SAGE Journal Articles

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Journal Article 1: Federman, C. (2004). Who has the body? The paths to habeas corpus reform. The Prison Journal84, 317–339.

Abstract: The purpose of this article is to place the Antiterrorism and Effective Death Penalty Act (AEDPA) of 1996 within a political and historical framework that describes the effort by the Supreme Court and various interested parties to restrict prisoners’ access to the federal courts by way of habeas corpus. Of principal concern here is how an act of terrorism against the United States provides an opportunity for Congress to restrict death row prisoners from obtaining habeas corpus review. Along with an analysis of Supreme Court decisions, three attempts to limit federal habeas corpus review for state prisoners from the late 1980s to the middle 1990s are described, all of which helped Congress to pass the AEDPA, a law that ratified the Supreme Court’s most restrictive habeas corpus decisions dating back some 35 years.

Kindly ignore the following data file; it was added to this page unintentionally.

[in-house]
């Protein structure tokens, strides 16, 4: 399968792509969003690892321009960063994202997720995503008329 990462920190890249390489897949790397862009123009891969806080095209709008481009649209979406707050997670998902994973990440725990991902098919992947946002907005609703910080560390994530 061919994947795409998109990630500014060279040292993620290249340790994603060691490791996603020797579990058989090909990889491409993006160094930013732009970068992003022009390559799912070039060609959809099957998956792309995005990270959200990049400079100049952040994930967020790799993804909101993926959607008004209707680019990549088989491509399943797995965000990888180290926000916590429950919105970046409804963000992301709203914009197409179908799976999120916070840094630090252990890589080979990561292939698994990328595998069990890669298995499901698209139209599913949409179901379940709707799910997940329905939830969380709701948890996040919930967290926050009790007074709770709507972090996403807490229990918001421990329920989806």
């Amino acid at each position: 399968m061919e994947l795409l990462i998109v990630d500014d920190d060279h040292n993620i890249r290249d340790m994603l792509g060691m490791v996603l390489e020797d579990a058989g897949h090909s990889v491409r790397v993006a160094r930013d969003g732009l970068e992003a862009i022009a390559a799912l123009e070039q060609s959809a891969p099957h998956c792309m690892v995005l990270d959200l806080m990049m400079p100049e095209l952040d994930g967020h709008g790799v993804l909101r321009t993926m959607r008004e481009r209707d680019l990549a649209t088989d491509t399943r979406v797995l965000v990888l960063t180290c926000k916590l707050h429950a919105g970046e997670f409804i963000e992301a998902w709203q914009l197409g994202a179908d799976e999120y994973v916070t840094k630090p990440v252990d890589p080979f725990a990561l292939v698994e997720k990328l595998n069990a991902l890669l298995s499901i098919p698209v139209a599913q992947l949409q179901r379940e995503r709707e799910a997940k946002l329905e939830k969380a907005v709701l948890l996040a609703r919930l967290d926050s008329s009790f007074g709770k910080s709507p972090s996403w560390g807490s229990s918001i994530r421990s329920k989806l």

Journal Article 2: Collins, T., & Moyer, L. (2008). Gender, race, and intersectionality on the federal appellate bench. Political Research Quarterly61, 219–227.

Abstract: While theoretical justifications predict that a judge’s gender and race may influence judicial decisions, empirical support for these arguments has been mixed. However, recent increases in judicial diversity necessitate a reexamination of these earlier studies. Rather than examining individual judges on a single characteristic, such as gender or race alone, this research note argues that the intersection of individual characteristics may provide an alternative approach for evaluating the effects of diversity on the federal appellate bench. The results of cohort models examining the joint effects of race and gender suggest that minority female judges are more likely to support criminal defendants’ claims when compared to their colleagues on the bench, even after controlling for other important factors. This suggests that our understanding of judicial behaviors may be assisted by the inclusion of how individual characteristics overlap rather than examining those characteristics alone.